At this point, Doug had shown many of the signs of AMS; chest congestion, extreme fatigue, lethargy coughing, a worsening headache, and nausea. Although no diagnosis was determined, Doug’s symptoms were becoming worrisome. “I agreed with all the boys that we would get up early, pack all of Doug’s stuff in their packs, and head out as quickly as we could,” recounted Balls.

The next morning, Doug tried to stand up and immediately fell to his knees. Now understanding that the situation was life and death, Balls desperately ran 9.4 miles down the mountain to get cellphone service and call for help.

Leaders tried to help Doug down the mountain, but after taking nearly an hour to get 200 yards, with Doug collapsing repeatedly, Walker realized that they weren’t going to be able to get Doug down on their own. He managed to get Doug off to the side of the trail, sat him down, and propped him against a log to rest. He had just turned away to discuss something with his son, when Doug slumped over to his side and passed out. Walker moved Doug to a lying position and found that his pulse was fading fast.

Doug Julian passed away on August 5, 2017, the day before his 18th birthday, from acute mountain sickness. His father wants everyone to become educated about the symptoms to prevent further losses.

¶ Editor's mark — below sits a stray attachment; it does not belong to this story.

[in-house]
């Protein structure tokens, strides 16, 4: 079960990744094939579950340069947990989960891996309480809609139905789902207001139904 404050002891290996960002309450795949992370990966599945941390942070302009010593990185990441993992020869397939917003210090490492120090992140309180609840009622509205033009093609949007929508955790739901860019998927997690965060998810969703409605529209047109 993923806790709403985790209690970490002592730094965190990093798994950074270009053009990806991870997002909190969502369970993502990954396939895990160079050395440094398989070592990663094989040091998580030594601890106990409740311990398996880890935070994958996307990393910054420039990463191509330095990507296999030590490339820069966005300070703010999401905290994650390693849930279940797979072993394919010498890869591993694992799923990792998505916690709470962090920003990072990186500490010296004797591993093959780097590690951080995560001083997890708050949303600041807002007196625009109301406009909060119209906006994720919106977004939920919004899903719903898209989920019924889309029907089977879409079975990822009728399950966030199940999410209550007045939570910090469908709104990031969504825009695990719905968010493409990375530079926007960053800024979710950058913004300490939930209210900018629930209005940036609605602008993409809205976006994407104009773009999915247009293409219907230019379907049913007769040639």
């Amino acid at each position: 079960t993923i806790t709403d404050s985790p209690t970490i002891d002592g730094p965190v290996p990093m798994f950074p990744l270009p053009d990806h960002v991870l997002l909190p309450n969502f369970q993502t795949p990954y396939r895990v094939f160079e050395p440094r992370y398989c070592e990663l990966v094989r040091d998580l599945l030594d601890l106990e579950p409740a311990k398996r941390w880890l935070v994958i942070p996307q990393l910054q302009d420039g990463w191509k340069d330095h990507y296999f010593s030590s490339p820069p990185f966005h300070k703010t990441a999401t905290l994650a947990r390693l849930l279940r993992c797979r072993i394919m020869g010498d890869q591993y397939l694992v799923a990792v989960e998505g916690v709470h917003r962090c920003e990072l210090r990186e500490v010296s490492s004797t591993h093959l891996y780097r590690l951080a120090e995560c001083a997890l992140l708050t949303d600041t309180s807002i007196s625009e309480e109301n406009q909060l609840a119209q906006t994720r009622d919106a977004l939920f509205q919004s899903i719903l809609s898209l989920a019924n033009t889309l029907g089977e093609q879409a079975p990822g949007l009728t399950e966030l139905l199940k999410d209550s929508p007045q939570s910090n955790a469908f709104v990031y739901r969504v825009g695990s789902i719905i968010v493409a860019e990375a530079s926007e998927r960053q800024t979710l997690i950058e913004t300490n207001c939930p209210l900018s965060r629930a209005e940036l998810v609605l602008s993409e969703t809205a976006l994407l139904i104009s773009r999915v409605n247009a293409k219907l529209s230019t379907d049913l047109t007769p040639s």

CPR was begun and fluids began to flush out of Doug’s lungs. Two times over a 25 minute period, Walker was able to revive him; however, Doug finally took one last big breath and then passed away. CPR was stopped and Walker moved Doug to a shady spot, covered him up with a tarp, and waited for the medical helicopter to come.

It had taken Balls two and a half hours to get to an area where cellphone coverage was available. Three and a half hours after Balls had ran for help, the medical helicopter arrived.

When Larsen saw the life flight helicopter overhead he was completely shocked and broke down and cried. “It was pretty traumatic to see my friend gone in a tarp when I had seen him two hours before that alive.”

Those that remained with Doug, including  Larsen, built a large Ebenezer to mark the location of his last moments here on earth. “I built the Ebenezer to remember him by, and when I go back there for years to come I’m going to add a rock to remember him,” shared Larsen.

 There was no way we could rewind, fast forward, or pause the series of events that had just transpired over the past few hours.

“We all experienced much needed love and overwhelming support from our neighborhood, ward, stake, and friends,” Balls expressed. “We are all now much more aware of altitude sickness; the symptoms, and the need to quickly respond to those symptoms. Because of this awareness we’ll be more prepared for future outings to these same mountains with other groups of young men.”

Doug would have turned 18 the day after he passed away. He will always be remembered as a beloved son, brother, and friend.